Whether you are a garden novice or a veteran gardener, you may be aware of the sad fact that our shade garden annual favorite is being denied life by the nasty downy mildew that spreads
all across our nation now. Even if you save your own Impatien seed and keep other garden center plants away from your carefully and lovingly tended imps, you are still vulnerable as this is an airborn pathogen that will stay in your soil from one season to the next. It starts on the underside of the plant where you don't always see it. You won't notice until the leaves turn yellow and fall off, the plant withering and dying. There is nothing as of yet that effectively will combat the virulent attack.
This is my list of alternatives to the dilemma of what to plant to give that same heavenly splash of color in the shade garden.
My top picks are
1) Begonia , green wax leaf, tuberous , angel and dragon wing
4) New guinea impatien
8) Shade coleus
10) Euphorbia 'diamond frost'
15) Fan Flower(Scaevola)
There are a bunch more that will take part shade such as Nicotiana, Salvia, and Sweet Williams.
I will miss the sweet sweet impatien, but while the experts search for a cure, it gives us all the opportunity to step out of our garden box and into the wild new territory of DIFFERENT and awesome plants that will put a smile on our garden faces.#itchingforspring
Commented on Apr 06, 2013
Fortunately, I have not experienced the mildew yet. Hope I don't because I love them.
This ottoman has texture! I saw a shaggy ottoman in the Viva Terra catalog just after
buying an ottoman for $20 at a local thrift shop. I decided to make a removable shaggy slip cover.
First I removed the outdated paint. For now, I wanted a bare wood look. In the future I may decide to paint the legs creamy white or black. After removing the paint I sanded lightly and waxed the wood.
Then I made a slip cover using burlap and hot glue. The hot glue sealed the edges and kept the burlap from unraveling.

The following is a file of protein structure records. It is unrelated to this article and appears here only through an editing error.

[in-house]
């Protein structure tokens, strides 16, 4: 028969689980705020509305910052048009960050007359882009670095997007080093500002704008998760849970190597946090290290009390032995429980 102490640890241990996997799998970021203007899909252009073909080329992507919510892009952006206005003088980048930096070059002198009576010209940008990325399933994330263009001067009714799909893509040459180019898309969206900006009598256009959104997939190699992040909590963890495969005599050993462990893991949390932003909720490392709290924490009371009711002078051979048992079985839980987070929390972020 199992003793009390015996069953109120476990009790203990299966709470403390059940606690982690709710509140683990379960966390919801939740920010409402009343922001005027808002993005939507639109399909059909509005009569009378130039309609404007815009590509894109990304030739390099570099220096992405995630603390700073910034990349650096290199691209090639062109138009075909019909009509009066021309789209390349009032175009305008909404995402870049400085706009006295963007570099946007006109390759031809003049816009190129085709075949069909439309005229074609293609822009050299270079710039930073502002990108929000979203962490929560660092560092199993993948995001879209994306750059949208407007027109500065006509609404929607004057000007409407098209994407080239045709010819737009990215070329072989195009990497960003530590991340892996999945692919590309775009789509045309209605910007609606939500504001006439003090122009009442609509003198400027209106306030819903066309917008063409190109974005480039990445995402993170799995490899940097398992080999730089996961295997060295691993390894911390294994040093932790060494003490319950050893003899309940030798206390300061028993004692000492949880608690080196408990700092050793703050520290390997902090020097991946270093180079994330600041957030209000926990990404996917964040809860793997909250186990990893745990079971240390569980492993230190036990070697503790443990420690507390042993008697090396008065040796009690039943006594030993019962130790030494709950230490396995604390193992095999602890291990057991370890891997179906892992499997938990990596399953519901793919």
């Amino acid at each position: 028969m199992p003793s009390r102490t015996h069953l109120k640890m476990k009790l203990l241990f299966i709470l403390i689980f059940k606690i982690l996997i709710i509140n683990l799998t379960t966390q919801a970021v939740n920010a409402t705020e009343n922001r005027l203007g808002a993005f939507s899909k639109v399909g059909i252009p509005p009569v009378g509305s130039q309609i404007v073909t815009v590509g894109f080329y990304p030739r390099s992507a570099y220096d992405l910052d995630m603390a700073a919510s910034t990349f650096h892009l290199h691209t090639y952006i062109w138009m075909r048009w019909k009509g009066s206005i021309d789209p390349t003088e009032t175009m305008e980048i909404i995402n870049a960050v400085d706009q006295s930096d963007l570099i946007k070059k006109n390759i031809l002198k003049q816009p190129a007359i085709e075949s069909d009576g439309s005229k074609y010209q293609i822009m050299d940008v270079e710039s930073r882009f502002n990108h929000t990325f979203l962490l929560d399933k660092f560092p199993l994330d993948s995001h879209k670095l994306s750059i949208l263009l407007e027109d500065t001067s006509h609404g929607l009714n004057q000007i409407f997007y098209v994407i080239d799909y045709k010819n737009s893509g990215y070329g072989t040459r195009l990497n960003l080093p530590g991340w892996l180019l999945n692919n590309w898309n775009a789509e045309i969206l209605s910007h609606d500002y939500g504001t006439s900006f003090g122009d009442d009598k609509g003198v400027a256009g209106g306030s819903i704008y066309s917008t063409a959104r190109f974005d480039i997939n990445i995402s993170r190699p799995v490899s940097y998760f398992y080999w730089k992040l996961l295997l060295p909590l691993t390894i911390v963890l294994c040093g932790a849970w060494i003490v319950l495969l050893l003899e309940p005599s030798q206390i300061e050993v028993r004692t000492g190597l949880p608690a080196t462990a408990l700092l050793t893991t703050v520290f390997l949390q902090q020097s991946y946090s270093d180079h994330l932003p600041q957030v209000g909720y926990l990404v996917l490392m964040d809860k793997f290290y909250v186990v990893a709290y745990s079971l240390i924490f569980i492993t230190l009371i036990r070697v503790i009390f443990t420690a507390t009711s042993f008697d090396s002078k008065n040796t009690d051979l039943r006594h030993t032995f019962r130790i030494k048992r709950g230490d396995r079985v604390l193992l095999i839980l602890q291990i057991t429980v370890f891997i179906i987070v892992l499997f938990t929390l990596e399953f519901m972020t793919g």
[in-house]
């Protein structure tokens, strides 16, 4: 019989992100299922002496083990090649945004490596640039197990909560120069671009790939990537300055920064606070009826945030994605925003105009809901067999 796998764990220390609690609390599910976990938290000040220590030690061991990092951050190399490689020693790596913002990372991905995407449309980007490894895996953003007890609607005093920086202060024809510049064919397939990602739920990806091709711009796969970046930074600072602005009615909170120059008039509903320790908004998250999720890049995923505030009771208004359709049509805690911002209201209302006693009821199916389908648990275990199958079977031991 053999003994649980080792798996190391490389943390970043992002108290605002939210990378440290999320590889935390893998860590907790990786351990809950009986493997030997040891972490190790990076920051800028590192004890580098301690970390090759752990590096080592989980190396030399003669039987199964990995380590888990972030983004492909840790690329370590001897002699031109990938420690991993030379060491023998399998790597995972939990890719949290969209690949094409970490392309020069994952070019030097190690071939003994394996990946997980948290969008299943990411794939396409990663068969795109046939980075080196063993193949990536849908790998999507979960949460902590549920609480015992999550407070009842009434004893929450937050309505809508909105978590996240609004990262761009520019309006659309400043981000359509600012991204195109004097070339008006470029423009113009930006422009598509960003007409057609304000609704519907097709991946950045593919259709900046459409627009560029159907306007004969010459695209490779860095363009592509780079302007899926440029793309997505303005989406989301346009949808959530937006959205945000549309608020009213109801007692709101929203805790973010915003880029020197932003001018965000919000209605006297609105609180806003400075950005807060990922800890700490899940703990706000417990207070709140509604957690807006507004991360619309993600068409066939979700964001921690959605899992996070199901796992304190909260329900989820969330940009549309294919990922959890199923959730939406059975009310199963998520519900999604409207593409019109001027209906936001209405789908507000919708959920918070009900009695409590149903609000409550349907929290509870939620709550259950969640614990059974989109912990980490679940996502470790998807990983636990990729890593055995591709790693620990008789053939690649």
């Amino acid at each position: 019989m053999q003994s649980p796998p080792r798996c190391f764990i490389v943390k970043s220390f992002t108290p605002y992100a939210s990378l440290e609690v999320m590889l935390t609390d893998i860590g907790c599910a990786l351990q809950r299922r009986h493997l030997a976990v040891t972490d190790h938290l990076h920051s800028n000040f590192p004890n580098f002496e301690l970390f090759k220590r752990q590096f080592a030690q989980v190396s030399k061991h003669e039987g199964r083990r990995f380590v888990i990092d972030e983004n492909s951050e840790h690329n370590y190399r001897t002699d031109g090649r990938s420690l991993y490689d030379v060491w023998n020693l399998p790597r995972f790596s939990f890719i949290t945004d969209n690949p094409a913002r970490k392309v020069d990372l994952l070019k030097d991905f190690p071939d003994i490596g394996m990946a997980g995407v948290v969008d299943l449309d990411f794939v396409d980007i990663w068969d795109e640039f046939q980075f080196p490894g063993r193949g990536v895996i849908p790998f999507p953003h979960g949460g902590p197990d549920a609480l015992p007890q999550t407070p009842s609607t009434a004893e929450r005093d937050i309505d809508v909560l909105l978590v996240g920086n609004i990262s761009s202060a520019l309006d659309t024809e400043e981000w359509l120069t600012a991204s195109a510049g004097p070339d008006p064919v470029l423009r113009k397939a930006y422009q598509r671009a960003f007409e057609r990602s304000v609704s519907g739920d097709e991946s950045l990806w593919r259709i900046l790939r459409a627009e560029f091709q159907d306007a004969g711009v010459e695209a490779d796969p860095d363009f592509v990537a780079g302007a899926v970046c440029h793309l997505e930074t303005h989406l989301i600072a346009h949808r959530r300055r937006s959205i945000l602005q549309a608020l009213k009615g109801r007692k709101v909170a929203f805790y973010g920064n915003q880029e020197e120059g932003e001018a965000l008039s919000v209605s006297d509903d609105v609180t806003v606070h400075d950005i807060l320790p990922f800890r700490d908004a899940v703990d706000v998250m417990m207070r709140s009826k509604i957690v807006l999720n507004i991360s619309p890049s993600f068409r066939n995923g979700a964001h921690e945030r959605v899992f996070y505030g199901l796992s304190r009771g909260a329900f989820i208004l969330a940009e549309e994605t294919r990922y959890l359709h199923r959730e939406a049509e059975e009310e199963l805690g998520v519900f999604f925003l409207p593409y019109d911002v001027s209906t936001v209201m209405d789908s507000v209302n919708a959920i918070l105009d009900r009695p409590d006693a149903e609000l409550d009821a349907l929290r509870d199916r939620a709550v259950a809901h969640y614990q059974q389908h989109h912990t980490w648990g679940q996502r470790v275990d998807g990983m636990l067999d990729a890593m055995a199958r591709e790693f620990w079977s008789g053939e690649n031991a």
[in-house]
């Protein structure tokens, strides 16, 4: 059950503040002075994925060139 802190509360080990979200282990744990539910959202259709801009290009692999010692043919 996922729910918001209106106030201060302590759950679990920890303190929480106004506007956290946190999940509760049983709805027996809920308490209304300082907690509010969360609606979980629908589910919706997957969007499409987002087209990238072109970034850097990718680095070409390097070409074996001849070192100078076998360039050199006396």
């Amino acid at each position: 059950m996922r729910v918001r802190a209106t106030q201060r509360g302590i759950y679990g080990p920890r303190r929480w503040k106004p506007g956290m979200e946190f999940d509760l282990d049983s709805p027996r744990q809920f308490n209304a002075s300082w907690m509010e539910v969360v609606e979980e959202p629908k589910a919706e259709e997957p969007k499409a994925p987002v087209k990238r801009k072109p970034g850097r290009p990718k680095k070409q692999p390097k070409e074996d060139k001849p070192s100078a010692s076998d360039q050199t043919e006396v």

I bought four types on yarn and string and cut it into six inch pieces.
Using a crochet hook, I looped the yarn and string into the burlap. After watching eleven movies over the next eleven evenings and looping yarn...I finished!
Since it's been on my mind to create a cozy cable knit sweater lampshade I headed to the Thrift Store and found this pretty winter white sweater that I knew was perfect for my shade. It's
not cable knit, but the poms caught my eye. And it was only $2.99. Score.
To turn it into a lampshade, I pulled the sweater down over the top of the shade in the same fashion as putting a pillow case over an overstuffed pillow. It was tight, but tight is good in this scenario. The sweater was a ladies size small, but it had enough stretch in it to fit snugly around the shade when I pulled it down around it. I pulled the waistline of the sweater right down to the bottom edge of the shade so it was even all around, then trimmed off the excess material at the top, leaving about 1" all around. Then I secured the sweater around the top edge of the shade with a few dots of hot glue. It's so tight around the shade that I didn't even bother gluing around the bottom. If your sweater is larger than your lampshade, you should be able to just cut it up the back and pull it tight, then glue it down the seam.
And that was it, folks!
The end result is SO simple and beautiful in my sunroom. I love the winter white addition to my room. This is my way of #KeepingCozy in 2013!